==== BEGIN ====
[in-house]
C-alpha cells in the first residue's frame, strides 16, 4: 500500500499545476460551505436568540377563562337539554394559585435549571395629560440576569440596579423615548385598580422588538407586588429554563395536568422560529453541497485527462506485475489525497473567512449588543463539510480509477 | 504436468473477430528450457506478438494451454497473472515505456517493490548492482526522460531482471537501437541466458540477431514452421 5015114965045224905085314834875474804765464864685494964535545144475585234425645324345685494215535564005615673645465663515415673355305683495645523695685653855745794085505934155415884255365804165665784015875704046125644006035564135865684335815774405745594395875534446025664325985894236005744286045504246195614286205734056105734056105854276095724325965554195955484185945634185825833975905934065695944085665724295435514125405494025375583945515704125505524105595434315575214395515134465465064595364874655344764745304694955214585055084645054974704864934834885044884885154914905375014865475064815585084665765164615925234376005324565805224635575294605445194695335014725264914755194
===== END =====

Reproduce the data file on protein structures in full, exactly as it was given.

[in-house]
C-alpha cells in the first residue's frame, strides 16, 4: 500500500499545476460551505436568540377563562337539554394559585435549571395629560440576569440596579423615548385598580422588538407586588429554563395536568422560529453541497485527462506485475489525497473567512449588543463539510480509477 | 504436468473477430528450457506478438494451454497473472515505456517493490548492482526522460531482471537501437541466458540477431514452421 5015114965045224905085314834875474804765464864685494964535545144475585234425645324345685494215535564005615673645465663515415673355305683495645523695685653855745794085505934155415884255365804165665784015875704046125644006035564135865684335815774405745594395875534446025664325985894236005744286045504246195614286205734056105734056105854276095724325965554195955484185945634185825833975905934065695944085665724295435514125405494025375583945515704125505524105595434315575214395515134465465064595364874655344764745304694955214585055084645054974704864934834885044884885154914905375014865475064815585084665765164615925234376005324565805224635575294605445194695335014725264914755194